Domestic Economic Conditions

The effect of the floods on the economy was becoming evident in the regular flow of data. Coal shipments from Queensland ports had declined sharply in January, consistent with the staff's earlier expectations. The staff continued to expect that the floods could take around ½ percentage point off growth in each of the December and March quarters, though ongoing problems in de-watering coal mines meant that the downside risks for the March quarter appeared larger than at the time of the February meeting. While Cyclone Yasi had a large impact on agricultural production in north Queensland, the effect on aggregate production in the national economy was expected to be small.

Most business surveys showed a deterioration in current conditions in January, and there was a substantial reduction in hours worked in Queensland. However, business confidence in late January had bounced back after falling in the previous survey taken in early January. Housing loan approvals were estimated to have fallen significantly in January, partly reflecting delays in processing applications and the disruption to the Brisbane housing market.

Retail sales data had shown subdued spending in late 2010, including a small fall in real spending for the December quarter. Liaison with retailers had suggested some improvement in conditions in early 2011, with sales data for January released during the Board meeting showing moderate growth in the month. Consumer confidence had softened in early 2011 to be only modestly above average levels, although it was difficult to determine how much of this decline was due to the floods and the cyclone. While households' perceptions about their own financial position were a little below average, their perceptions about employment prospects and buying conditions for major durable goods were still above average. Members observed that one factor contributing to subdued household spending was the earlier significant fall in wealth, especially in equity holdings.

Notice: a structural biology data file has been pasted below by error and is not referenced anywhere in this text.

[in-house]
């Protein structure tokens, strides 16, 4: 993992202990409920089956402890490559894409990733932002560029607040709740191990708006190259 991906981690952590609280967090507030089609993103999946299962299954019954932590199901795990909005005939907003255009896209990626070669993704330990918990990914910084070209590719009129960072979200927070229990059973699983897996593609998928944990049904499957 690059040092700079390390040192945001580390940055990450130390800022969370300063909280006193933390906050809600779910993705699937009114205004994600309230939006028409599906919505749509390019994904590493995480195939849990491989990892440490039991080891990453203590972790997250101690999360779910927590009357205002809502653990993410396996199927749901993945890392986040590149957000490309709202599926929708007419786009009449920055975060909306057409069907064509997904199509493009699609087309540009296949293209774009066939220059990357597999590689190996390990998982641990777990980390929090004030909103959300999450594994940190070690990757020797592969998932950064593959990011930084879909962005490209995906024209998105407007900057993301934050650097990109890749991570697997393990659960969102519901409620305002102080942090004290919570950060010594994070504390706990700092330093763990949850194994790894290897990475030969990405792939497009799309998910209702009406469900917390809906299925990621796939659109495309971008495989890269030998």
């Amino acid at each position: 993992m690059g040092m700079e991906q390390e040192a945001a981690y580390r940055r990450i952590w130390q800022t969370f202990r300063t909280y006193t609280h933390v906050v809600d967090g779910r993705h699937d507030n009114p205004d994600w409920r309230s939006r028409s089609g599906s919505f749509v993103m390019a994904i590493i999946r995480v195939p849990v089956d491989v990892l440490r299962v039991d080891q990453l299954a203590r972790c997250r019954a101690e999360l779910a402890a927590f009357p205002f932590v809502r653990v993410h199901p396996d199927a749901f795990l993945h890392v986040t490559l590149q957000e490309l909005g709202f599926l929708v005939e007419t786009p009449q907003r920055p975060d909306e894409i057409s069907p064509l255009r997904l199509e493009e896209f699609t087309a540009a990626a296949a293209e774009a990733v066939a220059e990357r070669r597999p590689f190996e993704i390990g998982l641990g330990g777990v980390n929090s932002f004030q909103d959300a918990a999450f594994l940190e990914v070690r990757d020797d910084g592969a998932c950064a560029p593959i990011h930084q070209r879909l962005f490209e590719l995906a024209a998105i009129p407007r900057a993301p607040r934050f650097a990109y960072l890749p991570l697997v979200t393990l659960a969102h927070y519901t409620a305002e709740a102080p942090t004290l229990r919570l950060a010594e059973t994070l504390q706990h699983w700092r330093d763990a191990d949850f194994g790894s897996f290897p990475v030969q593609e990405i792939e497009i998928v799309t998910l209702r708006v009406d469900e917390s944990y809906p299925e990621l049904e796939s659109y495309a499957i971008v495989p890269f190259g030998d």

The caution in the household sector was also apparent in the housing market, where nationwide measures of dwelling prices had been broadly stable for some time and auction clearance rates were close to average levels. Housing credit continued to expand at a rate that was much slower than in earlier years and a little below recent growth in household disposable income. In contrast, business credit had continued to decline modestly in recent months, with repayment rates remaining quite high.